[I received a copy of this book through NetGalley.]
Science fiction that is more of the social kind than hard, as in, while it was easy to imagine how the colony ran, the story focuses on the main character and her relationships with other people, rather than on a lot of technology. In a way, I liked this aspect, but on the other hand, with Ren being pretty much a recluse, her interactions weren’t always so developed; in the end, I’m not exactly sure what to think of it.
The storuy revolves around Ren, and in a certain measure Mack and Sung-Soo. More than 20 years ago, Ren and Mack embarked on an expedition throughout the stars to find another planet, guided by Lee Suh-Mi, who determined that planet’s location after waking up from a coma. After landfall, they found a strange structure they quickly nicknamed God’s city, into which Suh-Mi walked in, never to come out. Since that time, every year sees a ritual, almost religious ceremony take place, which will last until the day Suh comes out again. Only it quickly becomes apparent that this is all based on lies crafted by Mack and upheld by Ren, for fear that without it, the community’s union and focus will collapse, and the colony will be destroyed.
I spent most of my reading torn when it came to Ren as a character and narrator. It’s obvious that while she’s competent in her job, she’s also broken in quite a few ways (her reclusiveness, the reason why she never lets anyone into her home, the mental disorder she’s been developing due to all the stress and lies piling up), and this made her touching; you can tell from the early chapters on that she’d endured trauma and has been coping and suffering all by herself, ashamed of her choices, then refusing to look at them, then not even realising anymore that she had a problem (one that is all the more important that all the things she hoards are materials that can’t get recycled to fuel the colony). Yet at the same time, it was difficult to relate to her and to really care about her, probably she keeps people at a distance. Also, due to the latter, the other characters never really came into focus: Nick remains ‘the guy who’s in because he had money’, Carmen is ‘that annoying religion-obsessed woman’, and so on.
The foundations of the colony, too, were of a kind that made me cringe. Let’s be honest, I’m not a religious person, and basing such a whole expedition on ‘finding God’ (with the potential consequence that, if the religious aspect is destroyed, everything else is, too) seemed, I don’t know, flimsy. Deeply, I believe that what a society needs is ethics, and not religion: the latter can too quickly devolve. Which makes Mack’s lies and fears sort of understandable, if not justified, considering all everything goes to the dogs when the lies are revealed (because they will be, that’s half the plot, after all). In the end, I found myself not caring whether the colony collapsed or not.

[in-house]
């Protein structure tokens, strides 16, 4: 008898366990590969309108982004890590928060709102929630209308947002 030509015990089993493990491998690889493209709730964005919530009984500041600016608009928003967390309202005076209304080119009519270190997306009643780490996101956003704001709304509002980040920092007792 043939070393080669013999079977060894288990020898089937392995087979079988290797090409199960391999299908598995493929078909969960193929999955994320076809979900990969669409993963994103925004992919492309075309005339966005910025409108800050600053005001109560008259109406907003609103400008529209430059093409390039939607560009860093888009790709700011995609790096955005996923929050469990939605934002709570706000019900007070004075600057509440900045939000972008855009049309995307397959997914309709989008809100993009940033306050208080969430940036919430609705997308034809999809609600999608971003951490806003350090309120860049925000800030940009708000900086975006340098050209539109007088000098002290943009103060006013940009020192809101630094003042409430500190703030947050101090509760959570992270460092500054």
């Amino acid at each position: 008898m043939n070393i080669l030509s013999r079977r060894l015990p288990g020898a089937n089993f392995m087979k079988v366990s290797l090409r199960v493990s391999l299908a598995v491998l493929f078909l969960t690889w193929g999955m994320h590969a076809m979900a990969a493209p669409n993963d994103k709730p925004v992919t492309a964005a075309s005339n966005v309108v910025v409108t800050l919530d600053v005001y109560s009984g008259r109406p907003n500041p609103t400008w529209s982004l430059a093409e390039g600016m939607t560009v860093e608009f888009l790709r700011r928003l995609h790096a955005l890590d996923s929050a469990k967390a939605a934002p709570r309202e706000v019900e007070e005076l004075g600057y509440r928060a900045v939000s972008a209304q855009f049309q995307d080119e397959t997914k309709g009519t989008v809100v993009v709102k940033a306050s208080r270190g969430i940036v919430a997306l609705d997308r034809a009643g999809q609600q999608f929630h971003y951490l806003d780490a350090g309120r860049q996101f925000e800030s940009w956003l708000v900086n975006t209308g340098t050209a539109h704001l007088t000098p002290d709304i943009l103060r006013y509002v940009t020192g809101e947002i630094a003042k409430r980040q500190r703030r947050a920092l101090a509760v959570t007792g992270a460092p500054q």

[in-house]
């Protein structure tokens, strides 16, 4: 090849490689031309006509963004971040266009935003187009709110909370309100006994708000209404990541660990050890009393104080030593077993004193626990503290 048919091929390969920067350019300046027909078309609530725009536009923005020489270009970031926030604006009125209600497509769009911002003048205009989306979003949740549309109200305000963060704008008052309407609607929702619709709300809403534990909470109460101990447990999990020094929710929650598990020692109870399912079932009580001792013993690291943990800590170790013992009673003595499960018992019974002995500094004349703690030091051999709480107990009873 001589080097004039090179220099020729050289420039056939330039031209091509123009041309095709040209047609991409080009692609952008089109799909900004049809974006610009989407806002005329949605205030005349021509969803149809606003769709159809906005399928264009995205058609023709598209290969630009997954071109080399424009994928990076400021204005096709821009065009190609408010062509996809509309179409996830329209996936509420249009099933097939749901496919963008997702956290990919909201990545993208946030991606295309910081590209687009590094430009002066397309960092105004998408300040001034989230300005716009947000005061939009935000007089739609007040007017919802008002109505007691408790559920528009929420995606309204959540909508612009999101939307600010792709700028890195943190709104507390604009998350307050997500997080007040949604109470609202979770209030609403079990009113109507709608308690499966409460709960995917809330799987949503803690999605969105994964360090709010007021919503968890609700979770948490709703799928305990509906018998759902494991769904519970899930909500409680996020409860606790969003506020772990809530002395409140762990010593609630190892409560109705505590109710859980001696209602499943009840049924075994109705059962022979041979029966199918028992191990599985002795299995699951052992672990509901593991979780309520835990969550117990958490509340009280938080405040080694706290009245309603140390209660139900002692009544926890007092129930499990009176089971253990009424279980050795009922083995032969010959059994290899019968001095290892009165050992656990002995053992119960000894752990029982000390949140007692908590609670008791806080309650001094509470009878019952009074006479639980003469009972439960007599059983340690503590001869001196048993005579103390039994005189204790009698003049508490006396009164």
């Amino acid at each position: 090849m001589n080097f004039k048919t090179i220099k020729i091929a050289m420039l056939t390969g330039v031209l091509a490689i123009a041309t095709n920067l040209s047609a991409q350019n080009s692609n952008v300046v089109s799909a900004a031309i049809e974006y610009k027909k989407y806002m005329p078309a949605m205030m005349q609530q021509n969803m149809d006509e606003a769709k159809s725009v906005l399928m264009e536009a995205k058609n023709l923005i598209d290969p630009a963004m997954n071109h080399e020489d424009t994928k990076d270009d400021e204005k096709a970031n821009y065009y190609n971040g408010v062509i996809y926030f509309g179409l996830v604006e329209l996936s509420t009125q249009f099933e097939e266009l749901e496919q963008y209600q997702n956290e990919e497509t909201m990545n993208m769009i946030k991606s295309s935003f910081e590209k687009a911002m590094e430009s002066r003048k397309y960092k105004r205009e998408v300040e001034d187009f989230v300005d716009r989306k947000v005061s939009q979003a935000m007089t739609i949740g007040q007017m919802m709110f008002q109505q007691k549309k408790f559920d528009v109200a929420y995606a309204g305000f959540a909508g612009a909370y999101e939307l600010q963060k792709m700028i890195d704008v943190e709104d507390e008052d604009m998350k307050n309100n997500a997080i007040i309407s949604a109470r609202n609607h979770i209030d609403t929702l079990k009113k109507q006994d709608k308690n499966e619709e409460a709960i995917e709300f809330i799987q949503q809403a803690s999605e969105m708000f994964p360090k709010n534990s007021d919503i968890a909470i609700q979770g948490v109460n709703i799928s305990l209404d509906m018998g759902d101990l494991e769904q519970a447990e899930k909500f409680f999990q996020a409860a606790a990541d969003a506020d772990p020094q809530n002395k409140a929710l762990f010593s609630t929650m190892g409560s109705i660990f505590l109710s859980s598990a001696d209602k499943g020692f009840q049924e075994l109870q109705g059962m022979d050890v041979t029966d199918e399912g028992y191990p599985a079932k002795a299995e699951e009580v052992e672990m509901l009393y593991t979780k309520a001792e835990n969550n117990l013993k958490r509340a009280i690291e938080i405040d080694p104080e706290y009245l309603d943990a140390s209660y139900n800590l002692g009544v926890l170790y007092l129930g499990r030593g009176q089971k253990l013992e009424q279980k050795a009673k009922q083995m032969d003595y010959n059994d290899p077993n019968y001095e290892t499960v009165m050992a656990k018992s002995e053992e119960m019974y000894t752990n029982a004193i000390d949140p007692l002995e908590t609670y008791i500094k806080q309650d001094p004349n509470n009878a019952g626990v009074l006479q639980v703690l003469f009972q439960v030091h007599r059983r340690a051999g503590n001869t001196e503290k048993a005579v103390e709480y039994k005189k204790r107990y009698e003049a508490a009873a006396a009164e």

Still, I enjoyed the world-building: the author didn’t need to explain a lot for me to picture this world, with its self-sufficient, half-living houses, built at the foot of that bizarre organic city that will kill whoever gets too deep inside. And while I kind of guessed quickly what the big secret was (it got dragged for a little too long as well), trying to imagine what happened to the people in the other pods was also enjoyable. The writing style itself was pleasant, and I never struggled with it. Besides, it looks like there’s much diversity in that colony, but it’s never presented in a heavy-handed way (‘oh, look, people of colour!’). Ren as I perceive her is likely black or close to, the founder/pathfinder is Korean, several other are probably of Indian or Pakistani origin, it’s not ye olde average colony full of white men only, and it’s also not emphasised: these people all come from different backgrounds and areas of the world, and it’s normal, and it’s normal that it’s normal because why would you ever expect anything else? In other words, the book doesn’t feel the need to justify anything about it, which is great.
The ending is somewhat controversial. I think I liked it, in general; it feels like giving up, and it leaves quite a few things unexplained when it comes to God’s city, but it was strangely fitting (with Ren having to first strip herself of everything that was dragging her down, in order to understand what they had refused or been unable to see in the beginning). However, I also think that some parts of the plot were not sufficiently explained, or dealt with too quickly, especially the part about Sung-Soo; had this been better strung into the narrative, its impact would have been different.